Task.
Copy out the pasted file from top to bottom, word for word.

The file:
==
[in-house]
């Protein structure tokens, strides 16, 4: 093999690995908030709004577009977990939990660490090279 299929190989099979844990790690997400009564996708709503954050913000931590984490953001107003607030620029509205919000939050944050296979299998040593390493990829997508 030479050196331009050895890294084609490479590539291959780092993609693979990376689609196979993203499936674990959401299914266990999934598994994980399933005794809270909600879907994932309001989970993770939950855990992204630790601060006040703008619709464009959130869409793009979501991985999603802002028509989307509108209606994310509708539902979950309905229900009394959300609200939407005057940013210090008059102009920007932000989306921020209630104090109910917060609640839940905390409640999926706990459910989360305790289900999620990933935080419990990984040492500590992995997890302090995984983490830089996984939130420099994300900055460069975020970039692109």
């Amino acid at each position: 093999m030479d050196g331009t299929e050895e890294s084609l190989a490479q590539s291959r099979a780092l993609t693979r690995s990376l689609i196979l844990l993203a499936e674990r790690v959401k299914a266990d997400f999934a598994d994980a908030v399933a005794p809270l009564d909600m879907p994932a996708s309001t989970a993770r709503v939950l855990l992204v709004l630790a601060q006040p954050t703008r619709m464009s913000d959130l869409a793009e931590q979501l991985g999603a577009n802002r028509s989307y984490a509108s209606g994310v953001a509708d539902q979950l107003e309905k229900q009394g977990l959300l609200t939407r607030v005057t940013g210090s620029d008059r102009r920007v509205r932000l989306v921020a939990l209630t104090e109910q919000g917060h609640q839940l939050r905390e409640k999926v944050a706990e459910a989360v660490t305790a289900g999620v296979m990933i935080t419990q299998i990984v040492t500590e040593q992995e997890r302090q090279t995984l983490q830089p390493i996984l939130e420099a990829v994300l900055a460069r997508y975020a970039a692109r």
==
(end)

[in-house]
């Protein structure tokens, strides 16, 4: 093999690995908030709004577009977990939990660490090279 299929190989099979844990790690997400009564996708709503954050913000931590984490953001107003607030620029509205919000939050944050296979299998040593390493990829997508 030479050196331009050895890294084609490479590539291959780092993609693979990376689609196979993203499936674990959401299914266990999934598994994980399933005794809270909600879907994932309001989970993770939950855990992204630790601060006040703008619709464009959130869409793009979501991985999603802002028509989307509108209606994310509708539902979950309905229900009394959300609200939407005057940013210090008059102009920007932000989306921020209630104090109910917060609640839940905390409640999926706990459910989360305790289900999620990933935080419990990984040492500590992995997890302090995984983490830089996984939130420099994300900055460069975020970039692109």
């Amino acid at each position: 093999m030479d050196g331009t299929e050895e890294s084609l190989a490479q590539s291959r099979a780092l993609t693979r690995s990376l689609i196979l844990l993203a499936e674990r790690v959401k299914a266990d997400f999934a598994d994980a908030v399933a005794p809270l009564d909600m879907p994932a996708s309001t989970a993770r709503v939950l855990l992204v709004l630790a601060q006040p954050t703008r619709m464009s913000d959130l869409a793009e931590q979501l991985g999603a577009n802002r028509s989307y984490a509108s209606g994310v953001a509708d539902q979950l107003e309905k229900q009394g977990l959300l609200t939407r607030v005057t940013g210090s620029d008059r102009r920007v509205r932000l989306v921020a939990l209630t104090e109910q919000g917060h609640q839940l939050r905390e409640k999926v944050a706990e459910a989360v660490t305790a289900g999620v296979m990933i935080t419990q299998i990984v040492t500590e040593q992995e997890r302090q090279t995984l983490q830089p390493i996984l939130e420099a990829v994300l900055a460069r997508y975020a970039a692109r």